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Temasek roars as India shines

Last updated on: April 03, 2004 14:34 IST

What's the common link that joins 1) telecom giant Singtel; 2) Singapore Airline, reckoned by some to be the world's best-run airline; and 3) the DBS Group, the largest bank in Singapore?

First, they are all, obviously, Singapore companies headquartered in the tiny island nation. Equally important -- but less known -- they all share a common shareholder: Temasek Holdings.

Temasek isn't a household name in this part of the world. And with good reason. For years it has been a secretive behind-the-scenes player backing Singapore's companies and helping to turn them into regional powerhouses. It has been a super-secretive organisation that never released its annual report for public scrutiny. Its investments and returns were always closely-guarded secrets.

But all this is poised to change. With assets of over $59 billion Temasek is now aggressively spreading its wings and heading to other parts of Asia. And India has been identified as one of its key markets for its venture capital activities. 

Take a look at the action. Last week, Temasek finalised a deal with Hyderabad-based Matrix Labs. Temasek is picking up 7.73 per cent in the pharma outfit for $38.4 million, in conjunction with US-based Newbridge Capital, which has picked up a similar amount.

Once the deal is over the two companies will also make an open offer to buy an additional 20 per cent in the pharma company. Temasek also controls telecom major Singapore Technologies Telemedia (STT), which is believed to have  bid for AT&T's 33 per cent equity stake in Idea Cellular.

That's not all. Temasek has strong linkages in the banking and financial sector (it controls DBS) and it's putting its financial muscle into ICICI Bank. Back in December Temasek quietly took a 5.26 per cent equity stake in the bank. Since then it has moved unobtrusively and upped its stake to 9.26 per cent.

Temasek is reckoned to have put about $250 million into the ICICI deal. That makes it one of the largest deals by an international private equity company in this country last year.

Says Eva Ho, director, Temasek and the group's official spokesperson: "Our investment in ICICI is driven by commercial attractiveness and fits in to our interest in investments in banking and financial services."

Temasek's hunger for new investment hasn't been sated by the ICICI deal. In the pharma sector it has picked up 5.46 per cent in penicillin-maker Aurobindo Pharma for slightly over $20 million.

The investment has been made through the $100 million Merilon India Fund which was floated last year jointly between Temasek and Standard Chartered Private Equity. The fund aims to invest in Indian companies in any field -- except infrastructure, real estate and trading.

Says Ho: "The fund aims to provide capital for Indian companies that aim to expand their business within India and beyond and also in regional companies seeking opportunities in India. The fund will focus on mid- and late-stage companies."

It's clear the low-profile Singapore company means serious business. In the last six months Temasek has already invested or committed over $400 million in Indian companies. And that doesn't include the cash it has invested indirectly through group companies like Singtel.

The Singapore telecom company has forked out over $650 million to buy 28 per cent equity stake in investment in Bharti Televentures. Says a senior banking source which has observed Temasek closely: "They take time to understand the market. But once they move in they do so with aggression."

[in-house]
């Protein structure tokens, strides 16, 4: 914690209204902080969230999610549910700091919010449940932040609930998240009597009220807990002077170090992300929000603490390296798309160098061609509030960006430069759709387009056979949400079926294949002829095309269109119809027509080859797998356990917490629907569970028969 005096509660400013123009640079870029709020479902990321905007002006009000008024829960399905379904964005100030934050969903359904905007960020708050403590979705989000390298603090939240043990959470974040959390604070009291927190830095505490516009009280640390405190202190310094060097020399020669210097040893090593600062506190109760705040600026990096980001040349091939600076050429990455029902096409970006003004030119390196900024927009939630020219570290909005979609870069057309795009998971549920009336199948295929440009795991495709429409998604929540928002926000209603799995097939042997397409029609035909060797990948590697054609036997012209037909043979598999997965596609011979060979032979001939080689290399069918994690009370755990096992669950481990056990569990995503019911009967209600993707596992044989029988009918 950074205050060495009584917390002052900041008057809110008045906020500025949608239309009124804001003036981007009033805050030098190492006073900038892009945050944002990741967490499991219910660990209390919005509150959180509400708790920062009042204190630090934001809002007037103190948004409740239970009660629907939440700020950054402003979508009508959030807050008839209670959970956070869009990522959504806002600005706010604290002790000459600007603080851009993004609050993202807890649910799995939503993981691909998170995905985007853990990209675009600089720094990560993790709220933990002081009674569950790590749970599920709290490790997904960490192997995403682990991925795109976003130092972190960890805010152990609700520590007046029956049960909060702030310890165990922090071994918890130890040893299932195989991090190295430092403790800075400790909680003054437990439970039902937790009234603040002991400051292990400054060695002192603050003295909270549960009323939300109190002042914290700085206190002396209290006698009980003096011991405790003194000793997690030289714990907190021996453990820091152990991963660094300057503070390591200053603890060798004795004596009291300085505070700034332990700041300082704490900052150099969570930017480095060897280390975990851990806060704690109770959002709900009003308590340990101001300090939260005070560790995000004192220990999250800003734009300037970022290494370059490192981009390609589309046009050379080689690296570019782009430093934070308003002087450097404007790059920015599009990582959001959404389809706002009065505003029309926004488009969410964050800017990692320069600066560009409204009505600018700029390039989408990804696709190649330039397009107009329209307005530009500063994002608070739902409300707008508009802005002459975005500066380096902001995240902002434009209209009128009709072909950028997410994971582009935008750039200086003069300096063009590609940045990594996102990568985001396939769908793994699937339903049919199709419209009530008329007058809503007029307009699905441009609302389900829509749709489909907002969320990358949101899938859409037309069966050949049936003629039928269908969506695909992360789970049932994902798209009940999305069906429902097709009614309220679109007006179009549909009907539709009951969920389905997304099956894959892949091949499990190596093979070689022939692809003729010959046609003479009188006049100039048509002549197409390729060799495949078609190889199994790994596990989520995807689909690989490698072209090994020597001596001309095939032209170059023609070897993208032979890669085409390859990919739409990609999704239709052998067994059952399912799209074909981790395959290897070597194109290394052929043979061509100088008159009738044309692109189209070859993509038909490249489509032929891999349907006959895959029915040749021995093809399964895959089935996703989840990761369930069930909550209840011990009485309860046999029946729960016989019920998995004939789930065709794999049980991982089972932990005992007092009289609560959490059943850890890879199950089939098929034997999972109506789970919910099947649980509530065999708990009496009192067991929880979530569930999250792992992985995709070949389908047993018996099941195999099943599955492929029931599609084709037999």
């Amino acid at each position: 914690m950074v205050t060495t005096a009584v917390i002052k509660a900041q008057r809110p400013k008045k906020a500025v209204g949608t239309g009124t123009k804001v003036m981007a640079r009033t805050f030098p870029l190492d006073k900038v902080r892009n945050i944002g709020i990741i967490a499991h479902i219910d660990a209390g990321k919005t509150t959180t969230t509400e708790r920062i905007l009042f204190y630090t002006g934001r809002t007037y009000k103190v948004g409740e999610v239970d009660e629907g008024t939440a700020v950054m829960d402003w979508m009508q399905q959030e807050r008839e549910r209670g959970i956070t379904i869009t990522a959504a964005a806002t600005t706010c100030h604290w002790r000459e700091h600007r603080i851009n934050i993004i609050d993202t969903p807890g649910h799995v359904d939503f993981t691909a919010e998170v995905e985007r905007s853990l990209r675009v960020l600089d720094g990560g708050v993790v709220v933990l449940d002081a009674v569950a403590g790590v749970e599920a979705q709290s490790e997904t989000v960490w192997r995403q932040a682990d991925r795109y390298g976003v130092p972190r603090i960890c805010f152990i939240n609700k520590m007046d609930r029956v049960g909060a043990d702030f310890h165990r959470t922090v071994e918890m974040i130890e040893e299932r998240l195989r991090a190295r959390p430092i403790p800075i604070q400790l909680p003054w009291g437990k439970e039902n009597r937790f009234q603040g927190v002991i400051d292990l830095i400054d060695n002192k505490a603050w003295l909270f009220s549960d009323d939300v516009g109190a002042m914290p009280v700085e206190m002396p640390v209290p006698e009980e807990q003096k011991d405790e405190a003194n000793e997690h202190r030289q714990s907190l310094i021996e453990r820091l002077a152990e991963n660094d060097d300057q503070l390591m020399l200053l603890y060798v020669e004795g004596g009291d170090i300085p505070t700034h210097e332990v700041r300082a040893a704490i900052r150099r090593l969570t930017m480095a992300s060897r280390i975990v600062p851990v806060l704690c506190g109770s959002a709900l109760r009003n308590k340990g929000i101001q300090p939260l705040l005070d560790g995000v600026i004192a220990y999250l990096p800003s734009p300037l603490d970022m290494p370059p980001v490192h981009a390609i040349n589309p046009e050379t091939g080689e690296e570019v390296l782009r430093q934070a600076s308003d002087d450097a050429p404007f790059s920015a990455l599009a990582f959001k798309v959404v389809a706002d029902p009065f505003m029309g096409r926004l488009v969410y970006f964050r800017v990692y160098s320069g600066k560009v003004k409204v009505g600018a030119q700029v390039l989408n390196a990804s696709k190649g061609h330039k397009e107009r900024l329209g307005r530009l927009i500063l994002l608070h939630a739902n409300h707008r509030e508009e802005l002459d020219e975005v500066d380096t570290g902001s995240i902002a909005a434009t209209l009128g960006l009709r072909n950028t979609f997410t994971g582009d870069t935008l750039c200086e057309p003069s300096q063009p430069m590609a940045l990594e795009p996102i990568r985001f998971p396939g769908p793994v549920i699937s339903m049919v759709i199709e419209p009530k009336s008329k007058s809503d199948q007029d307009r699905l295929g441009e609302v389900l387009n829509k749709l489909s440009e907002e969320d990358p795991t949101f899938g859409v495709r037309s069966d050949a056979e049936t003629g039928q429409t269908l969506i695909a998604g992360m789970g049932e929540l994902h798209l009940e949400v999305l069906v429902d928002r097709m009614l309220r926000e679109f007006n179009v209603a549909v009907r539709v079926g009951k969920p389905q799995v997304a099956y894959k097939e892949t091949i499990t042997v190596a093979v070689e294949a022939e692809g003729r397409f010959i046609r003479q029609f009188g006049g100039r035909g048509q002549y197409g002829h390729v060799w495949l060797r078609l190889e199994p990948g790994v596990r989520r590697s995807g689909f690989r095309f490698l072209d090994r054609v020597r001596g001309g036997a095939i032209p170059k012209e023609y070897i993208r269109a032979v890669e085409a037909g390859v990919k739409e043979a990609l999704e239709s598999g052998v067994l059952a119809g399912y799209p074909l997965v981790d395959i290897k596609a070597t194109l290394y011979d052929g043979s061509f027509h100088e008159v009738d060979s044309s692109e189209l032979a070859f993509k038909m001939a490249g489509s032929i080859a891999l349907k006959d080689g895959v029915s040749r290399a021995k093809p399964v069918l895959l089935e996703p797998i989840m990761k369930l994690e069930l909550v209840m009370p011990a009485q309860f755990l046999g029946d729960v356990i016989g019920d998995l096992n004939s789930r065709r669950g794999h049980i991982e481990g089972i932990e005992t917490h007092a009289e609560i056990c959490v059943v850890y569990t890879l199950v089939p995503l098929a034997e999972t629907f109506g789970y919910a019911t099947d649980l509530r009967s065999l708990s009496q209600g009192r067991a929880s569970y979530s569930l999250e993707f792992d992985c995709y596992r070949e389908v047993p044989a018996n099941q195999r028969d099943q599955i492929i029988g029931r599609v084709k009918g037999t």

How does Temasek compare with other leading venture capitalists in the country? Warburg Pincus, which has been around for much longer has invested over $785 million (according to a Nasscom survey covering a period till December 2003). 

Nasscom says that the Singapore government (which includes Temasek) is number two. ChrysCapital has made total investments in India of around $217 million. And our own homegrown ICICI Venture has invested over $500 million.

So what explains the new thrust into India? And what is Temasek's strategy for investment? Temasek is cautious about revealing specific details but it has, for the first time, talked about the broad directions it will take in the future.

Basically, the company is bullish about Asia and also about India. So, in the last few months it has taken over two Indonesian banks and bought a 5 per cent stake in Telekom Malaysia. And it has identified key areas where it will throw its main firepower -- banking, health care, telecom and education. These sectors, it believes, will ride on the back of an economic recovery and the emergence of a strong middle class.

Says Eva Ho: "We want to deepen our connection with India as part of our wider interest in Asia. A key thesis of our investments in India would be the promising companies with distinctive intellectual property, world-class competitive strengths and scaleable potential to expand regionally or globally."

The Singapore company has already put together a three-pronged strategy for investment in the country. One, it will take a different posture or view from the company it has invested in and will occasionally invest in competitors.

Says Eva Ho: "In simple terms it means that Singtel's investment in Bharti would not preclude Temasek or other Temasek-related companies from participating in India with perhaps different telco partners." That clearly explains why it may bid for AT &T's stake in Idea Cellular. It would like to broaden its exposure in an attractive sector.

Two, Temasek will co-invest with non-Indian companies which want to grow in India. It might also invest jointly with these companies in other third countries. Temasek is tightlipped about such moves. But there are several possibilities.

For instance, US-based Quinitiles (in which it has invested) is the world's largest provider of clinical trials. The company may set up base in India to service the pharma industry. Then, there's CapitalLand, a Singapore real estate major (with interests in shopping malls, housing, office space etc) controlled by Temasek, which has shown interest in India.

Three, and this is crucial for Indian companies -- Temasek wants to put money in companies that have the capacity to become international players. Says Eva Ho: "We may invest with Indian companies which have potential to scale beyond the domestic market to reach Asia and the world."

Indian companies are already looking at ways to turn the Temasek connection into new businesses. Says C Ramakrishna, executive vice president, Matrix: "Temasek has invested in several biotech and pharma companies across the world and there is a strong possibility for Matrix to take advantage of this situation wherever business synergy fits in."